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Groundbreaking CF drug recommended in Europe

Published on 25/05/12 at 12:00am

The first-in-class treatment for cystic fibrosis Kalydeco has been recommended by the EMA’s medicines committee.

Kalydeco (ivacaftor) promises to be a breakthrough drug for children who are six years or older and who have at least one copy of the G551D mutation in the cystic fibrosis transmembrane conductance regulator (CFTR) gene.

The Agency’s Committee for Medicinal Products for Human Use (CHMP) reviewed Kalydeco under accelerated assessment in just 150 days, nearly half its average time. The appraisal was accelerated in recognition of it treating an unmet medical need.

The drug is the first to treat the underlying cause of CF, a rare, genetic disease caused by defective or missing CFTR proteins resulting from mutations in the CFTR gene.

An estimated 1,100 people in Europe have the G551D mutation and will be able to benefit. This represents only 4% of the total CF population, so most sufferers won’t be able to benefit from the treatment.

However researchers at Vertex and elsewhere are confident that the drug represents a significant step towards fighting the disease in all patients.

 “While there has been great progress in cystic fibrosis treatment during the last few decades, we are still only treating the symptoms and complications of the disease,” said Stuart Elborn, M.D., Kalydeco investigator and President of the European Cystic Fibrosis Society. “Kalydeco is a fundamentally different approach to the way we treat cystic fibrosis because it targets the underlying cause of the disease. In clinical trials, Kalydeco helped people with a specific genetic mutation breathe more easily, gain weight and generally feel better.”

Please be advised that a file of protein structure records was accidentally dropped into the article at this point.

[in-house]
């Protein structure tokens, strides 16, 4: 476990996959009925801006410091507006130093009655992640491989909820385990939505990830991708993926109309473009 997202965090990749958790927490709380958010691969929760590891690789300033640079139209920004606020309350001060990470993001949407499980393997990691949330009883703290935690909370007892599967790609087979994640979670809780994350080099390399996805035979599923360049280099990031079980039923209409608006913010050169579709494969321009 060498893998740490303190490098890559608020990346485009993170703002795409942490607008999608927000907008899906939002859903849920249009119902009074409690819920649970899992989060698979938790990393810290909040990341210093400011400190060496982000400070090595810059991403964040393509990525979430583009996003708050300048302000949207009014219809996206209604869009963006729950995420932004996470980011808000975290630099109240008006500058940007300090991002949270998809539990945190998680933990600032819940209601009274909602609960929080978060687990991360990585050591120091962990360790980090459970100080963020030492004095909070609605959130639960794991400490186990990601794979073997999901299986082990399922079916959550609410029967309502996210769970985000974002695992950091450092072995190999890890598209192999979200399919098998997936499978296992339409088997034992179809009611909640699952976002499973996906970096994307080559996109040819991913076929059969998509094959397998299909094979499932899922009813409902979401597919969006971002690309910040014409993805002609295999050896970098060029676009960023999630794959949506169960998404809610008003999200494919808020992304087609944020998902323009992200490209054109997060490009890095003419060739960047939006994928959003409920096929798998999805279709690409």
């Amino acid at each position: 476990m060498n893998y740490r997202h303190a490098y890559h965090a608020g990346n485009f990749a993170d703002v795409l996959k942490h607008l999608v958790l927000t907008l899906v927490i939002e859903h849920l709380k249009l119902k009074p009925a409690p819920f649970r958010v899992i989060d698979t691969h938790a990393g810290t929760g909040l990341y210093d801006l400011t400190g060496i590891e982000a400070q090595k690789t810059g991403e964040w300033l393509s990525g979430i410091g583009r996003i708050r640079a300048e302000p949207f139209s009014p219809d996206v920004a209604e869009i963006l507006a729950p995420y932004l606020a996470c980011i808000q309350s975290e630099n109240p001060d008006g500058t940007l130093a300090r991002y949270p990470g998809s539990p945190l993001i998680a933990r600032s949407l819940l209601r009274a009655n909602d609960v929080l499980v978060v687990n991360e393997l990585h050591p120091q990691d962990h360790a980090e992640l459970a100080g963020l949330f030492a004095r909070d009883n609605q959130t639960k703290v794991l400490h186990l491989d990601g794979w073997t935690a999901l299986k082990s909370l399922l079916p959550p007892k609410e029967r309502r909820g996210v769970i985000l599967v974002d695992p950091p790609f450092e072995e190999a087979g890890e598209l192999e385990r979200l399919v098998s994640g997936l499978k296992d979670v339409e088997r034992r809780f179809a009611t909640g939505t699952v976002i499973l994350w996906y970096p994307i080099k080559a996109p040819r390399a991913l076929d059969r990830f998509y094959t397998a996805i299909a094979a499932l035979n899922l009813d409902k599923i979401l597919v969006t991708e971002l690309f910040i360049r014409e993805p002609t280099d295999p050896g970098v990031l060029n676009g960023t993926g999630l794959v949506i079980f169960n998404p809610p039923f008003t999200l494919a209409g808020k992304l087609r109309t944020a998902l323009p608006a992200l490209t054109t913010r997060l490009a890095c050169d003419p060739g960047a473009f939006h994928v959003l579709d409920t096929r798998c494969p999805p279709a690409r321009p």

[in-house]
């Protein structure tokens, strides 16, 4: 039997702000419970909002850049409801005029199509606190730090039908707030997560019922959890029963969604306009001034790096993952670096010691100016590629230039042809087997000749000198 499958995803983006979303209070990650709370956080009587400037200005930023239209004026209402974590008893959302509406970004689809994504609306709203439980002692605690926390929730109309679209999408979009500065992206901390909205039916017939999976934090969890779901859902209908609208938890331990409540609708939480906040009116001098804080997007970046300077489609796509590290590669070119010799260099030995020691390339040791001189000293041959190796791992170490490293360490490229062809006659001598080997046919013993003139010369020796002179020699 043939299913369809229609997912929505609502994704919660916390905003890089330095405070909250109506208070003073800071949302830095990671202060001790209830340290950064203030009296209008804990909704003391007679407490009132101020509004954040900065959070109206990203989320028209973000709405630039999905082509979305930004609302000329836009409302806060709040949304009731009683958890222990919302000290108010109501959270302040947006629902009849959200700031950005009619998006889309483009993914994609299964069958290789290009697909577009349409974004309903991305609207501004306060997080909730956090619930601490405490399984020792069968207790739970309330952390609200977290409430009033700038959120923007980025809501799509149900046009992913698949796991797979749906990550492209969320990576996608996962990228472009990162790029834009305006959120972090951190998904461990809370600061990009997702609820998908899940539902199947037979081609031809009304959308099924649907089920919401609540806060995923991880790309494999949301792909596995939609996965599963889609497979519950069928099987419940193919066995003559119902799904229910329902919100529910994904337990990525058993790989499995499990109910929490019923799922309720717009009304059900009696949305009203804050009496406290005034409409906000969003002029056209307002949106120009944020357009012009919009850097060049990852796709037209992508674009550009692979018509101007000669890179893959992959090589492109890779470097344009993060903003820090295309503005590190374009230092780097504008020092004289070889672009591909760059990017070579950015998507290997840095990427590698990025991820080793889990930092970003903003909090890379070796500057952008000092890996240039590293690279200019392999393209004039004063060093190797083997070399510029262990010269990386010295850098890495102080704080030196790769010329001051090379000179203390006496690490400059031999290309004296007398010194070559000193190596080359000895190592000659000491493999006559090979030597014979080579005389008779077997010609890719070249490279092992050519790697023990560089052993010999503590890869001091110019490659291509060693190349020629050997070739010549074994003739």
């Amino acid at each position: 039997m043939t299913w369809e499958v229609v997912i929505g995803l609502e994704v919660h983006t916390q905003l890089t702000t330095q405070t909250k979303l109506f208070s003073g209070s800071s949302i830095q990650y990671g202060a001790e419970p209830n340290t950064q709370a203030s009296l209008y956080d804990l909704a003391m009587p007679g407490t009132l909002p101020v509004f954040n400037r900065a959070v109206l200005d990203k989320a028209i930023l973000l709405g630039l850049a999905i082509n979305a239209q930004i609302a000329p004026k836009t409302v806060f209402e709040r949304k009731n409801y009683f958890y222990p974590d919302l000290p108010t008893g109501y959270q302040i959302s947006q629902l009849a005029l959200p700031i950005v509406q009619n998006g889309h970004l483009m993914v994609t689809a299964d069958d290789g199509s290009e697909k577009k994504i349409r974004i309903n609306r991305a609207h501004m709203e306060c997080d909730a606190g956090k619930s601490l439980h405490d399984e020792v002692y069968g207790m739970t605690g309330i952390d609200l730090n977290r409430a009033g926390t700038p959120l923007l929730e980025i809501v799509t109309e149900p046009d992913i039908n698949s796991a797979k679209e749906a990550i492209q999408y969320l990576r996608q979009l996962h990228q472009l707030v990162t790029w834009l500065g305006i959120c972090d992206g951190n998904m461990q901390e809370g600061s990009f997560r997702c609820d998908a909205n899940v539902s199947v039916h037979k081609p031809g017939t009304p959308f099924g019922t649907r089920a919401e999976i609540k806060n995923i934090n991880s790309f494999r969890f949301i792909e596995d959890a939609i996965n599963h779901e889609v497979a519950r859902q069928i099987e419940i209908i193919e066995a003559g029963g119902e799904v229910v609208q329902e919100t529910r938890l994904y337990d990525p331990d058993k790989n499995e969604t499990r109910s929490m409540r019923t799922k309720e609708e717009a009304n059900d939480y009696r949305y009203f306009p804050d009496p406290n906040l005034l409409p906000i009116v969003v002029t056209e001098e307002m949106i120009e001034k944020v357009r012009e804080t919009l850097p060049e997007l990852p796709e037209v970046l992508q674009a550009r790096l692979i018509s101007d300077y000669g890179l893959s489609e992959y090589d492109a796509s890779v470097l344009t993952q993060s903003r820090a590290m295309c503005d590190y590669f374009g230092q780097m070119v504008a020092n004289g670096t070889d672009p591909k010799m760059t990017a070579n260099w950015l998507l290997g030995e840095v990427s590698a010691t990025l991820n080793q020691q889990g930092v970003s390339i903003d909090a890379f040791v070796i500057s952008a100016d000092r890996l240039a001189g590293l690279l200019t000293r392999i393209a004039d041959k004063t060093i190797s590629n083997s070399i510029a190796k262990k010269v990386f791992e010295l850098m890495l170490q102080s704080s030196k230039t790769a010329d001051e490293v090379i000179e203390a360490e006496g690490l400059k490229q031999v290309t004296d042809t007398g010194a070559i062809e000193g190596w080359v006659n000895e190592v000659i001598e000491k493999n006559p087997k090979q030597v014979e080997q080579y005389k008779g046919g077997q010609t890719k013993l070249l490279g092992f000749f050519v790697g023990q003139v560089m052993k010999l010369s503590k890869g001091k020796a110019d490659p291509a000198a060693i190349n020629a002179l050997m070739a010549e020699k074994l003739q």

The CHMP opinion was based on data from two global Phase III studies in which the drug demonstrated unprecedented improvements in breathing and other measures of disease for people ages six and older with this specific genetic mutation. People treated with KALYDECO experienced significant and sustained improvements in lung function, weight gain and certain quality of life measurements compared to those on placebo. In addition, people who took Kalydeco were 55% less likely to have pulmonary exacerbations, or periods of worsening in the signs and symptoms of the disease that often require treatment with antibiotics and hospital visits, than those who received placebo.

Fewer people in the Kalydeco treatment groups discontinued treatment due to adverse events than in the placebo groups. The majority of adverse events associated with Kalydeco were mild to moderate. Adverse events most commonly observed in those taking Kalydeco included headache, upper respiratory tract infection (common cold), stomach pain and diarrhoea.

The CHMP’s positive opinion will now be reviewed by the European Commission, which has the authority to approve medicines for the European Union. The European Commission generally follows the recommendation of the CHMP and typically issues marketing approval within three to four months.

Kalydeco was discovered as part of a collaboration with Cystic Fibrosis Foundation Therapeutics the non-profit drug discovery and development affiliate of the Cystic Fibrosis Foundation.

The drug was launched in February in the US, and its groundbreaking profile has been matched by an eye-catching price -  $294,000 a year per patient, putting it into the top 10 most expensive treatments on the US market.

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